There Is a Global Shortage for This Vital Role.

Writing code for a social media company is ok, but fighting future pandemics is better.

Young Americans are emerging from the pandemic with a new view of work. A job is no longer just a paycheck. It’s a chance to do something meaningful, to make an impact on society while also making a living.

As many engineers search for a consequential career after a year-and-a-half of COVID, wastewater engineering should be on the list. Right now, there is a worldwide shortage of wastewater engineers. Many utilities say as much as 30 percent of their skilled staffers are nearing retirement age or have reached it.

This workforce crunch began years before the pandemic. I think much of it is the result of poor branding and marketing. Water utilities traditionally have been viewed as the silent service — out of sight, out of mind — and few Americans realize the true importance of excellent wastewater management.

Opportunity to do good

The time is right for ambitious engineers — whether their specialty is chemical, civil, or computer science— to examine the expanding possibilities of a career in utilities.

Yes, more people may be naturally attracted to working for the Apples, Facebooks, and Teslas of the world. But I also meet with many big-company coders who are unfulfilled working as one of 100 programmers on a single internal task that may never even see the light of day.

These giant corporations know the world has changed for employees. Just a few years ago their websites were all about workers in the office playing ping pong, eating popcorn, and gaming on PlayStations. But quarantine turned the tide, and these corporations are now promoting themselves as purpose-driven workplaces.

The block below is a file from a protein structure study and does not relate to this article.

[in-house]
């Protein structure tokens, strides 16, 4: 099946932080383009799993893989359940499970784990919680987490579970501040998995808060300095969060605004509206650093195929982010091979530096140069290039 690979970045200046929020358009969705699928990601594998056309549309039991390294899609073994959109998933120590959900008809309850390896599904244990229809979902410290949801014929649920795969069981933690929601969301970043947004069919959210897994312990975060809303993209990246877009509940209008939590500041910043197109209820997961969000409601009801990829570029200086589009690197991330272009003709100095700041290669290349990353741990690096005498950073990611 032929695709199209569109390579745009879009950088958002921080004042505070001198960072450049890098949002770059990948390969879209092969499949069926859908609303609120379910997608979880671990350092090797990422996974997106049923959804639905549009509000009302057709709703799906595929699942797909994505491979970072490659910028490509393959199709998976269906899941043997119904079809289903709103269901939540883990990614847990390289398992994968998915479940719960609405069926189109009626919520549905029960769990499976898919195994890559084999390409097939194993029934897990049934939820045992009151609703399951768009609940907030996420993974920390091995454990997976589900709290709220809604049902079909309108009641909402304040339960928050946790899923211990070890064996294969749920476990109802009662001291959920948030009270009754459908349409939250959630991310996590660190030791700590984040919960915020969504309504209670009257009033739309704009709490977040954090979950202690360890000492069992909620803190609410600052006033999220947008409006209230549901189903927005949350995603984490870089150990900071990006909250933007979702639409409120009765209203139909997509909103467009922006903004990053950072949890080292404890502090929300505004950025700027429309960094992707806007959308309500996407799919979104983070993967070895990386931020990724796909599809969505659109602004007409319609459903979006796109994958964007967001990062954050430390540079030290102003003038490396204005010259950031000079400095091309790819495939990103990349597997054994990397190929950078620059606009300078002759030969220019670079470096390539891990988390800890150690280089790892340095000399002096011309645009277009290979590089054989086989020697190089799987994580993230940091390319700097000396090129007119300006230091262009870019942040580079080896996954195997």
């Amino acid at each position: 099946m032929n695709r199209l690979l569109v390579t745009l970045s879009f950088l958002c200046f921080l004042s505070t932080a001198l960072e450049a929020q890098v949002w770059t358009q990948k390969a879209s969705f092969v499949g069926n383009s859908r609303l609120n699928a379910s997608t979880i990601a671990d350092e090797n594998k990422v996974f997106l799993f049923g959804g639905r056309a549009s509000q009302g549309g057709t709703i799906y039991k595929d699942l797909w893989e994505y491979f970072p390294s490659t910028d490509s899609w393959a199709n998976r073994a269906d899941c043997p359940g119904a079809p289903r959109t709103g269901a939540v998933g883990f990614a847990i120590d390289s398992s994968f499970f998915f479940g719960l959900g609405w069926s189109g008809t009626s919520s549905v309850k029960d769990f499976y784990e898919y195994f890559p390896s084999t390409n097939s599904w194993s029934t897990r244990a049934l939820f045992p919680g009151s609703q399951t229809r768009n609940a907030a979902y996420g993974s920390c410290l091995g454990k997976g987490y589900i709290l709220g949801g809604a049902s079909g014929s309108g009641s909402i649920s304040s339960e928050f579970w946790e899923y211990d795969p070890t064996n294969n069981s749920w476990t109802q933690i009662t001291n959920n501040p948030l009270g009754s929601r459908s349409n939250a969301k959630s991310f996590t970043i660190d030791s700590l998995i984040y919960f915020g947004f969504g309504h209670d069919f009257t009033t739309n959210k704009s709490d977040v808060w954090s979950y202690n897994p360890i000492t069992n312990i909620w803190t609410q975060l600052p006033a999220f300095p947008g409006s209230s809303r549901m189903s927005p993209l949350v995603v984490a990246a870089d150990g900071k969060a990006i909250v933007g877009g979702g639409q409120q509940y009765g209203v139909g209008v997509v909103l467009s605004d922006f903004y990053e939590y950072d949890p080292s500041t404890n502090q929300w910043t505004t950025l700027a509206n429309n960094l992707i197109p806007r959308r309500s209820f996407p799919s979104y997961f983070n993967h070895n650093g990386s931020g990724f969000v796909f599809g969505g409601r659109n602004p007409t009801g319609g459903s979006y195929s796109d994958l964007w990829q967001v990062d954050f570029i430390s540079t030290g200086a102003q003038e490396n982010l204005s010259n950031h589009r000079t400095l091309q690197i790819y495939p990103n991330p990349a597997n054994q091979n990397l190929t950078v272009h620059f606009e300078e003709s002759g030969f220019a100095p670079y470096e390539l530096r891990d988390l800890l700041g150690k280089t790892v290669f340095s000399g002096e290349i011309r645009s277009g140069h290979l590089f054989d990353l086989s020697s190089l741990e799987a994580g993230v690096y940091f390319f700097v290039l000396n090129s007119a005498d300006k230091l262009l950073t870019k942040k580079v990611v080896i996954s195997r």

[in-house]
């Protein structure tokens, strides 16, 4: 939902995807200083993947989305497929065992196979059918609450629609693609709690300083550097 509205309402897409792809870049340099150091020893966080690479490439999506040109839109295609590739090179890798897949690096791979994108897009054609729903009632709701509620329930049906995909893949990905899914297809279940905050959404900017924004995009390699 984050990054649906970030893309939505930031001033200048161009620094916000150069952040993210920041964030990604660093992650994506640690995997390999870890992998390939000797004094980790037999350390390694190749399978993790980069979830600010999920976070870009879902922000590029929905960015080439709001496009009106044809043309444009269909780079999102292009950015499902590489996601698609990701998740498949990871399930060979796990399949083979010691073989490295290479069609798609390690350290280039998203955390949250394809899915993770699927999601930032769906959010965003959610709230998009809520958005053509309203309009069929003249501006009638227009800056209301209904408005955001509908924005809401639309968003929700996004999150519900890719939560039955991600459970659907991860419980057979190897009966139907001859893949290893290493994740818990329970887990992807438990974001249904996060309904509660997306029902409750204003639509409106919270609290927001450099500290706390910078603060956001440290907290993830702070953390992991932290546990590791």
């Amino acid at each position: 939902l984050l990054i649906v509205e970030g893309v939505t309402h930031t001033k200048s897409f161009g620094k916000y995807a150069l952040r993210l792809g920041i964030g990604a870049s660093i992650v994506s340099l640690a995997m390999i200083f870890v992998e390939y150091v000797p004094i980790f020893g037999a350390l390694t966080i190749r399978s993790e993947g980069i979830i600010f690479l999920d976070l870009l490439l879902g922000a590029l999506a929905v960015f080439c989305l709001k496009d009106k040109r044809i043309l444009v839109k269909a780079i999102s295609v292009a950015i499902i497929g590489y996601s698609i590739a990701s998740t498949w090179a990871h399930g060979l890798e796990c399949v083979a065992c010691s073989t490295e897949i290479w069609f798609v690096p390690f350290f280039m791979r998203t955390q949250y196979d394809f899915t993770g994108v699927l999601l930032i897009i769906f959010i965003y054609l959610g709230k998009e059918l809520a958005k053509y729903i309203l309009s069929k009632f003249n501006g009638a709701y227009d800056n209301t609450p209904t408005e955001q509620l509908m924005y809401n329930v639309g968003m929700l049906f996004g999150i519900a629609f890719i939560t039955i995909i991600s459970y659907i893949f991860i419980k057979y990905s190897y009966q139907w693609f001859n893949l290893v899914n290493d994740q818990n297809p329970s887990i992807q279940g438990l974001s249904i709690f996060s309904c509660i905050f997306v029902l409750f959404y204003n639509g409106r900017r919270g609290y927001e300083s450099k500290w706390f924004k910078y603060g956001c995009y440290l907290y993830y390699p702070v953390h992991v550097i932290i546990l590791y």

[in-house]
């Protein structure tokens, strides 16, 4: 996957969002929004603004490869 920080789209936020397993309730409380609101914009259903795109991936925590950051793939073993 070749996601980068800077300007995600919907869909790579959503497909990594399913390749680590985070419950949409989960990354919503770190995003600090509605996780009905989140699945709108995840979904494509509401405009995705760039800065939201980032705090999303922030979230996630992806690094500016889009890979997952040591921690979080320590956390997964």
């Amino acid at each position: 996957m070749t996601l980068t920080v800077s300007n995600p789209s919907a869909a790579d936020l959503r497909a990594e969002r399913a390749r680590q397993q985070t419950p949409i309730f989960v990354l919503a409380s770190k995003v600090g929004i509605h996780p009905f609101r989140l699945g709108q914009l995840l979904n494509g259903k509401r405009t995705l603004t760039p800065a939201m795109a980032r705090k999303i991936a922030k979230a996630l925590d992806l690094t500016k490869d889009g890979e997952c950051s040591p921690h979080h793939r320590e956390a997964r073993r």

There may be some people who feel they can make Earth a better place by writing code for social media. But I guarantee that a lone engineer can make a much bigger difference, far more quickly, through wastewater management.

Challenging work

Wastewater engineering is problem-solving on a massive scale. It doesn’t matter if you are a resident of a city or suburb, an adult or a toddler, a resident of a mobile home or a worker in a massive factory — everyone flushes. And it all ends up at a wastewater treatment facility.

Because wastewater is universal, it is central to public health.

Scientists in most developed countries have relied on wastewater to track the spread of COVID and even identify single asymptomatic cases in college dorms. Public health officials relied on wastewater to find and halt a recent outbreak of polio in the Middle East.

Improper wastewater treatment is linked directly to outbreaks of cholera, encephalitis, giardia, stomach flu, Hepatitis A, typhoid, and E.coli diarrhea.

You want consequential work? If an engineer screws up AI code for Facebook, one part of a newsfeed for a social website goes down for a few minutes. If an engineer screws up AI code at a water treatment plant, people’s health can be on the line.

Making a difference

Regulators use wastewater to track down illegal meth labs, midnight dumps of toxic waste, and slow leaks of heavy metals. Industries are inventing new chemicals faster than regulators can target them. Wastewater engineers are on the front lines protecting the public from health-threatening discharges of pharmaceuticals, industrial pollutants, and the PFAS forever chemicals that now taint the body of virtually every American.

With the help of skilled wastewater engineers, programmers, and chemists, regulators can help identify businesses that are discharging wasteful amounts of solvents.

That sleuthing can save factories — and taxpayers — millions of dollars.

What wastewater engineers do matters. The change of a few processes can make the difference between clear water in a stream, or a disgusting algae bloom in a lake. You can alter a procedure in the morning and enjoy a significantly cleaner beach in the afternoon. A city can’t grow without reliable wastewater treatment.

A sole engineer’s decisions on infrastructure, treatments, and repairs directly impact whether customer bills go up or down.

The job of wastewater engineers will never be the center of attention at parties. But let there be no doubt: When that party is over, and the band and bartender and host are comfortable at home, they will all rely on the skilled and dependable work of a wastewater engineer.

Ari Goldfarb


Entrepreneur Leadership Network VIP

Ari Goldfarb is CEO of Kando, an Israel-based wastewater treatment company, providing data-driven wastewater-management solutions to help cities worldwide keep rivers and oceans cleaner while stimulating the reuse of water.


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